Throughout the world there are internationally recognized ‘Important Bird Areas’ – you can look them up on the web under that name. One of these areas is the Chehalis Estuary, otherwise known as IBA B.C. 033. I am fortunate to live on property that abuts this IBA. and am, in fact, a volunteer ‘caretaker’ of the area. This role necessitates occasionally venturing out right onto the estuary, just to ‘check things out’. Last Friday was one of these forays.
this time of the year the gravel flats of the estuary are exposed – in fact, right now the water levels are as low as I’ve ever seen and the gravel bars extend almost to the Harrison Bridge way off in the distance to the south.
Sometimes, in this gravel with sparse vegetation habitat we find species like Horned Larks, Killdeer, and American Pipit. This trip all we found were a few pairs of Canada Geese. That ‘tower’, erected by Hancock Wildlife Foundation holds solar panels and cameras. Check out their website for more information.
Rather than continue on eastwards, we turned northwards towards one arm of the Chehalis River. In the past, at this time of the year, Mountain Bluebirds and Western Meadowlark have been seen in this area….today only a few Tree Swallows were seen.
areas of grass and brush are interspersed with gravel beds that will be the first areas to hold water once snow melt happens and water levels start to rise.
as we approached the first main arm of the river, we spotted these Common Merganser lined up along the shore.
on the river itself were a couple of pairs of Common Goldeneye. All duck species out here are pretty spooky and don’t allow for close approach – partly due, no doubt, to the fact that duck hunting is allowed.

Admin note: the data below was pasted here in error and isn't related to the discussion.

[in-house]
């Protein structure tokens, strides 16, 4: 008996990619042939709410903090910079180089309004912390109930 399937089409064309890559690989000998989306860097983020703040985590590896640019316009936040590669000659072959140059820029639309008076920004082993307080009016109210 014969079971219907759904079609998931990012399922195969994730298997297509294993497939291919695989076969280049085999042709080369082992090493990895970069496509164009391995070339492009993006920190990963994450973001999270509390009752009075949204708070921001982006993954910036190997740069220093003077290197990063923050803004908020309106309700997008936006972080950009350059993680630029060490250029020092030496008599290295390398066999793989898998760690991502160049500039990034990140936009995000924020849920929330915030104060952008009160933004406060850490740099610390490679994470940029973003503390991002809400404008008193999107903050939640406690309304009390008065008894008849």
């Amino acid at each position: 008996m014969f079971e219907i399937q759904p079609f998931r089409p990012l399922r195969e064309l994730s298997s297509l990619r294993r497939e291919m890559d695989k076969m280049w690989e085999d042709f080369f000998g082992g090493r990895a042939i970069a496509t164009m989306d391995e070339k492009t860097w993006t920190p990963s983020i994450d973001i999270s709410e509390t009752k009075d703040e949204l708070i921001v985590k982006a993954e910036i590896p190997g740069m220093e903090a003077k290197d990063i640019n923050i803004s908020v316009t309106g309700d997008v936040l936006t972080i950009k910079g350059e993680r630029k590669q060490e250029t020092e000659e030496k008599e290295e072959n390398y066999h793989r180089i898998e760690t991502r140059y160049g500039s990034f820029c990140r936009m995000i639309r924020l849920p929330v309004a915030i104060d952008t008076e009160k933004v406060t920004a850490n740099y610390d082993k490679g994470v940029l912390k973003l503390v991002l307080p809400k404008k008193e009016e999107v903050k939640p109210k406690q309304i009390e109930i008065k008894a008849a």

we now started to follow the river northward….
the course of the river changes over the years, it used to be that the main channel was on the left, now it is on the right.
Beaver dams, like this one, are one contributing factor that changes the course of flow.
thigh high grasses line the shores of the river at this point. Caution must be exercised as the grass can mask the undermined banks of the river….
we’re through the grass now and back to where you can walk along the shoreline.
This log jam has been here for many years, again, the river has changed, it used to be on the left side of this log jam, where it is all gravel now. Once, when water levels were higher to allow for canoeing, we saw a Green Heron on those logs. This visit, a Great Blue Heron flew up from the side of them. At this point the river makes as sharp left hand turn…..
around the bend now, this is where we sat to eat our lunch. There are usually a number of ducks on this stretch of the river….
Today was no exception, mostly Common Merganser like these (1 male and 3 female in photo), some Common Goldeneye and a few Mallard.
While we sat quietly eating lunch this pair of males drifted down past us affording a closer shot than can usually be managed. Common Merganser nest on this stretch of the river….come summer it is not unusual to see several females with a large raft of youngsters. Wood Ducks have also been known to nest here, although up the quieter off shoots of the river itself.
lunch over and no exciting species to be seen, it was time to head back…this shot is looking towards Eagle Point Park and the housing developments.
You can just make out some of the houses through the screen of trees in this shot of another pair of Canada Geese.